Summary: Ed Wilson continues his multipart series in which he reviews @MSOMS documentation.
Good morning everyone. Ed Wilson here. It is afternoon as I write this, and the sky has turned dark and the air is cold. Not Alaska cold mind you, but Florida cold, which means it is about 54 degrees Fahrenheit (12 degrees Celsius). My neighbors are breaking out their parkas. Me? No way. I handle the cold with the same aplomb as I handle the heat—with a nice cup of tea.
Today I decided to brew a pot of English Breakfast tea. I added a bit of organic pomegranate juice to it for extra flavor and sweetness. It is important to make sure (at least for me) that it is 100% pomegranate juice and that it is organic with no additives—only juice, no concentrate, no coloring, nothing but juice. This makes a huge difference in taste (and probably other things). By the way, a little bit goes a long way.
Note This is the second part in a series. Also see Part 1.
An ever changing target
One of the things that is absolutely cool, fun, and a bit frustrating at the same time, is that #MSOMS is constantly evolving. Our team is absolutely committed to creating a best-in-class product, and the way we do it is by listening to requests from the community. This also means that OMS changes…constantly.
Why is this frustrating? Well, for one thing, it means that the popular blog post you found (from six months ago) is already possibly out-of-date. So it is important to stay up-to-date and to get the latest information.
Truly the best way to do this is to filter the #MSOMS hash tag on Twitter. The information there will be up to the second. Not only that, it is where nearly all of the MSOMS experts hang out. I know, it may be a stretch to consider a tweet as documentation. But consider that people tweet links to blog posts, documentation updates, product announcements, You Tube videos, and so on.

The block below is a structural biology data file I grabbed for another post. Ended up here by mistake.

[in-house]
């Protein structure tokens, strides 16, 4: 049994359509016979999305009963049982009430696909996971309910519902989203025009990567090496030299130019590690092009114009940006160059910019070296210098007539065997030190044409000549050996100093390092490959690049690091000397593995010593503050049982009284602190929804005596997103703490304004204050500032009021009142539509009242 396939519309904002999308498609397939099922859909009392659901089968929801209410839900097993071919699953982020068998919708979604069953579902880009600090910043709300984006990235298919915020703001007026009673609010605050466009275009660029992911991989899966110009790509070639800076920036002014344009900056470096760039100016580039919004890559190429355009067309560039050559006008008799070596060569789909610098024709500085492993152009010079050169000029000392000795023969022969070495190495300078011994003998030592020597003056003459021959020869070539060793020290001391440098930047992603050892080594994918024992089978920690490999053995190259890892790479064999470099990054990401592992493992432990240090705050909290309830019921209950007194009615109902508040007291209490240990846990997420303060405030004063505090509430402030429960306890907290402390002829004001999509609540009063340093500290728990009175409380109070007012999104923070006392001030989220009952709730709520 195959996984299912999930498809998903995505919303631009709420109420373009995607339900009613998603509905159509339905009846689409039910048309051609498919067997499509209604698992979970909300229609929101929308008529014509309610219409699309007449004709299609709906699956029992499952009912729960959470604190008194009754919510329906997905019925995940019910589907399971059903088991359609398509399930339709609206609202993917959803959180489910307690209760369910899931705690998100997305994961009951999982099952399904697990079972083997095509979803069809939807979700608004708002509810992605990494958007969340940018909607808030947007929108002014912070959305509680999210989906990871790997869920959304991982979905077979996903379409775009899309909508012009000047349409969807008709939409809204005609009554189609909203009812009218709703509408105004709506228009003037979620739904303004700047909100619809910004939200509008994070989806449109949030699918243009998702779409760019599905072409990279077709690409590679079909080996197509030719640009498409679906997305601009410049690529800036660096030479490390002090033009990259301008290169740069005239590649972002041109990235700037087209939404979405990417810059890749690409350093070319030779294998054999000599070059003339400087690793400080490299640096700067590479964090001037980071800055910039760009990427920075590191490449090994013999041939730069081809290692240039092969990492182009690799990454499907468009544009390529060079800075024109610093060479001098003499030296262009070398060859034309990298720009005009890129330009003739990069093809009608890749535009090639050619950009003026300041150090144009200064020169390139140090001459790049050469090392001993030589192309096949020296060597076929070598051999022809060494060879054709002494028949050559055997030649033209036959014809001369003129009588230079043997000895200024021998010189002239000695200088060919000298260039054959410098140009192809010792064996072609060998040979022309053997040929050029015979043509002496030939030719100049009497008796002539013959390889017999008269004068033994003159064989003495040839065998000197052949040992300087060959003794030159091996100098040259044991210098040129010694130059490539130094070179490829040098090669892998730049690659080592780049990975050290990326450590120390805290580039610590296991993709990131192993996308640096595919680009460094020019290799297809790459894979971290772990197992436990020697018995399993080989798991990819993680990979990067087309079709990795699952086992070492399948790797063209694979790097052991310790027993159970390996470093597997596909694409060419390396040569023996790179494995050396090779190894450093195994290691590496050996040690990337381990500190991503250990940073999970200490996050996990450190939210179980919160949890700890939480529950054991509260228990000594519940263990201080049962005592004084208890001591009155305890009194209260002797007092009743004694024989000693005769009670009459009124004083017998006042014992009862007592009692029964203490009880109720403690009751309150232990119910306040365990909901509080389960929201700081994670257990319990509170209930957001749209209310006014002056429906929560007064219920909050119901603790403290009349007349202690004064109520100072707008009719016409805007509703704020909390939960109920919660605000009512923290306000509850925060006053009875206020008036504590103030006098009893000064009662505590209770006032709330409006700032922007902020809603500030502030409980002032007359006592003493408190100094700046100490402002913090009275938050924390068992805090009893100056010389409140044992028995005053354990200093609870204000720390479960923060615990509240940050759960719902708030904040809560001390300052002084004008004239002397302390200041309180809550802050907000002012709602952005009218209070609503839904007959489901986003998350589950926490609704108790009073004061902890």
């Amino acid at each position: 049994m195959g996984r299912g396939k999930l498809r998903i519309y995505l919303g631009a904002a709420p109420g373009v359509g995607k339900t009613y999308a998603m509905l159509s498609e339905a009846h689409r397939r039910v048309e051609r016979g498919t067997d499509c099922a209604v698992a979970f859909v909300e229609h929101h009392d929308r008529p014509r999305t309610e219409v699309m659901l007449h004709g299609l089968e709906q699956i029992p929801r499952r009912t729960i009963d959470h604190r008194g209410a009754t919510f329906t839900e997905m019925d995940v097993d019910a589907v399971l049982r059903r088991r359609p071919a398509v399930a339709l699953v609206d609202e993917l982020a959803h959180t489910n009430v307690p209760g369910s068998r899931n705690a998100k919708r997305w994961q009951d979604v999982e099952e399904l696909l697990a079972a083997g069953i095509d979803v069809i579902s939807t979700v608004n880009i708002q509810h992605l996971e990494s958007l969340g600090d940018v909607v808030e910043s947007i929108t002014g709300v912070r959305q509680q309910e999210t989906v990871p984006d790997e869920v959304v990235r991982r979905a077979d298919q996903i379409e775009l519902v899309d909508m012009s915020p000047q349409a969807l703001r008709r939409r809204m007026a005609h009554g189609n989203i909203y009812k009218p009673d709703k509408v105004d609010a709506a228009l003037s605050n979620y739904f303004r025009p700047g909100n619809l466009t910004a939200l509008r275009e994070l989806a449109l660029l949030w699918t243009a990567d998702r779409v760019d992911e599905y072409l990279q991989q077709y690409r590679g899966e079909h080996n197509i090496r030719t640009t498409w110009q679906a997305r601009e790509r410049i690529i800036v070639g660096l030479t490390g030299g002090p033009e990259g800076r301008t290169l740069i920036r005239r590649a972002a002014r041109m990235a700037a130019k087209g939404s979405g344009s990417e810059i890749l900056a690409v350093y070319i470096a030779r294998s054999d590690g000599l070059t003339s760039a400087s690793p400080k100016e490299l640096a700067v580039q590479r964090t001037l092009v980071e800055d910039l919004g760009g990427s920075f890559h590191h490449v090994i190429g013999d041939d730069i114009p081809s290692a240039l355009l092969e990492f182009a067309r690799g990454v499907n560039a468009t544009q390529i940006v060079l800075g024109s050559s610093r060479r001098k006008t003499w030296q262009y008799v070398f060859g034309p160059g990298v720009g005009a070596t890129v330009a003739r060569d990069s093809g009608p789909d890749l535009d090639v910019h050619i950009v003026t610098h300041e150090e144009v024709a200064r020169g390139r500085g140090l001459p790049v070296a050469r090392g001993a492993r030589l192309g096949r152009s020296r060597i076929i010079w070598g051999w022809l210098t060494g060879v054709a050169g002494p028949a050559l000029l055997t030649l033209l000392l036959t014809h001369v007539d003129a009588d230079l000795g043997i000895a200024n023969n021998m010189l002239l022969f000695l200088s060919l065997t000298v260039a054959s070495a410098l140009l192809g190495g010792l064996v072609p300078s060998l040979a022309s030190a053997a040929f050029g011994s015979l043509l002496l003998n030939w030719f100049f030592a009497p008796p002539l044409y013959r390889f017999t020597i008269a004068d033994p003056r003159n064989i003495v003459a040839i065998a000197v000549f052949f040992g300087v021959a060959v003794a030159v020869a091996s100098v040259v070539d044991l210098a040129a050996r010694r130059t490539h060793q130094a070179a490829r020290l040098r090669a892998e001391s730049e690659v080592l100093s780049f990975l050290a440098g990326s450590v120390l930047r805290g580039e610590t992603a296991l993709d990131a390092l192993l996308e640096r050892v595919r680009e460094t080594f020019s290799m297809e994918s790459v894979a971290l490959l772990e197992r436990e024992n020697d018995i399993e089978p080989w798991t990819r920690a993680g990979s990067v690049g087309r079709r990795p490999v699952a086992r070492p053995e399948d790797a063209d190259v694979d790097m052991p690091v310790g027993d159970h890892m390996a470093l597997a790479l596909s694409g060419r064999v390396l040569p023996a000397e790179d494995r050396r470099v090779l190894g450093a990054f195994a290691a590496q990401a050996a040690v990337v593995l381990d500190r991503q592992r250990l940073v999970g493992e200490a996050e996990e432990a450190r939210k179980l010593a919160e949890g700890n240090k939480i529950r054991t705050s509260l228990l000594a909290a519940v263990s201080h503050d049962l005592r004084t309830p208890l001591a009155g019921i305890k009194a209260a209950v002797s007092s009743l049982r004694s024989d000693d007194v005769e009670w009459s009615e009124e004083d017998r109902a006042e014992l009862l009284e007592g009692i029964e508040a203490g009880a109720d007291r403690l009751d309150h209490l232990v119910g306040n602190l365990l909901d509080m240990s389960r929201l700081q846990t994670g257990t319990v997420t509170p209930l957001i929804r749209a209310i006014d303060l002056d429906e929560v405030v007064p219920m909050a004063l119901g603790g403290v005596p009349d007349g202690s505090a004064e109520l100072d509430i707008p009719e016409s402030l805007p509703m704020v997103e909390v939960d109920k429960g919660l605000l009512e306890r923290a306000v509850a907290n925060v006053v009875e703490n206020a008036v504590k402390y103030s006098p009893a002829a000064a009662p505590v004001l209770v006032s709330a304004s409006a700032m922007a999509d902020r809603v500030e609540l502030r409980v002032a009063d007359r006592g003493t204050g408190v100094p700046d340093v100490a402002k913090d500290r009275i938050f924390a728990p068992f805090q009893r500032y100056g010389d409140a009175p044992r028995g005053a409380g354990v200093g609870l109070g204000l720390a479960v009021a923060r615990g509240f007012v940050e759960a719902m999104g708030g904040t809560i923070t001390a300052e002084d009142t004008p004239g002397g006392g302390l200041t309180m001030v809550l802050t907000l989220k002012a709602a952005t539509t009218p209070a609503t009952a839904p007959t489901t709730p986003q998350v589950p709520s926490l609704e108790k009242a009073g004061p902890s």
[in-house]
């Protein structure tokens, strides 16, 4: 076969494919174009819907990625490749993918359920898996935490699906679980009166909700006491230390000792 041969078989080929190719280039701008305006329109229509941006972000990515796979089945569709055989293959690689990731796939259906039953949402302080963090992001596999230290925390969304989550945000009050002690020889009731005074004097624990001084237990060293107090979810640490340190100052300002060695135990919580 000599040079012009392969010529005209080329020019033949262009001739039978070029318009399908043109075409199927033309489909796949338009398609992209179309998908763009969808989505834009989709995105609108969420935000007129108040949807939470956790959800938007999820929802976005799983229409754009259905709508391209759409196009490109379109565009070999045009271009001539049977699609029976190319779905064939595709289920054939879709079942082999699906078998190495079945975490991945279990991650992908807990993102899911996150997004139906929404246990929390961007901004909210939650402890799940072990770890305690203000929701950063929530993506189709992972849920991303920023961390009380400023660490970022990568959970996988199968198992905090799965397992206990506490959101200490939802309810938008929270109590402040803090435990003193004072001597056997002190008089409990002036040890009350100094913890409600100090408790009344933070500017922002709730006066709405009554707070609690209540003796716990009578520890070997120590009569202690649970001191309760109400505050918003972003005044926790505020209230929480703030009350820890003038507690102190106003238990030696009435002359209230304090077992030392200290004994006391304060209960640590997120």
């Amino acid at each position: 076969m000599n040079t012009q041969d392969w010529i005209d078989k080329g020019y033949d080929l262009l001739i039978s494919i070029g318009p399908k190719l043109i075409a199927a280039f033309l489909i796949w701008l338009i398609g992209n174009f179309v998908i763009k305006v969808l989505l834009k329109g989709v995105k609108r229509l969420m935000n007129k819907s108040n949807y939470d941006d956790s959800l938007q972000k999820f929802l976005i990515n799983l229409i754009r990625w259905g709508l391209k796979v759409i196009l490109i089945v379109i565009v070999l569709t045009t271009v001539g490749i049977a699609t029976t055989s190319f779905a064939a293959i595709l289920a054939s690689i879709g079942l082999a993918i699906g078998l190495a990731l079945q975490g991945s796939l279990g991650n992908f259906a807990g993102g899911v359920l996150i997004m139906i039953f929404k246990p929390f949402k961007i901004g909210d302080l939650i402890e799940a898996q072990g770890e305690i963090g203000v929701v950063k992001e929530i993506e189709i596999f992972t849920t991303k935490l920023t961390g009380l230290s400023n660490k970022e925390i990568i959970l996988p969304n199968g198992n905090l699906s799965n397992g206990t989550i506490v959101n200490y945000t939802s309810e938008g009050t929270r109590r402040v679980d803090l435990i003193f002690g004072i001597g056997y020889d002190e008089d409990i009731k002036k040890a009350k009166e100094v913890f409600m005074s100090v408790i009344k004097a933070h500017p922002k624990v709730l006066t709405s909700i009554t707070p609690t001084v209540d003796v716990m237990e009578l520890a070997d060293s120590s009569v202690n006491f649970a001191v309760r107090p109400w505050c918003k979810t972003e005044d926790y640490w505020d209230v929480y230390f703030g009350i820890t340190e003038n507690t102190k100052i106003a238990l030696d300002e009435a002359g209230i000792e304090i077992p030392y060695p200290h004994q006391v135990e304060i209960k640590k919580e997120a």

The big advantage to documentation advertised on Twitter is that it is generally very current. Of course, there is nothing to stop someone from tweeting about a six-month old blog post, so I always like to check the date of what I am reading.
It is actually pretty easy to add filtered columns in Twitter. I use the TweetDeck feature, and the filtered columns are easy to see. Here are my #MSOMS and my #PowerShell columns:
The main source for the Operations Management Suite documentation on the TechNet Wiki is (predictably if you are a Wiki aficionado) the MS Operations Management Suite Survival Guide. This page is great, and it seeks to bring together links to hundreds of #MSOMS resources in a single place. It is a page worth bookmarking because it can be somewhat difficult to find, or it can be easy to forget about it.
The great thing about the TechNet Wiki that it is easily updated by the community; and therefore, it stands a good chance of being current. The OMS Survival Guide has links to the documentation, various videos, an MVA course, various webinars, blog posts, and social media links. Here is the home page:
That is all I have for you today. Join me tomorrow when I’ll continue this discussion by looking at other sites and resources. In the meantime, if you have a favorite #MSOMS resource, please add it to the following Comments section.
I invite you to follow me on Twitter and the Microsoft OMS Facebook site. If you want to learn more about Windows PowerShell, visit the Hey, Scripting Guy Blog. If you have any questions, send email to me at firstname.lastname@example.org. I wish you a wonderful day, and I’ll see you tomorrow.
Microsoft Operations Management Team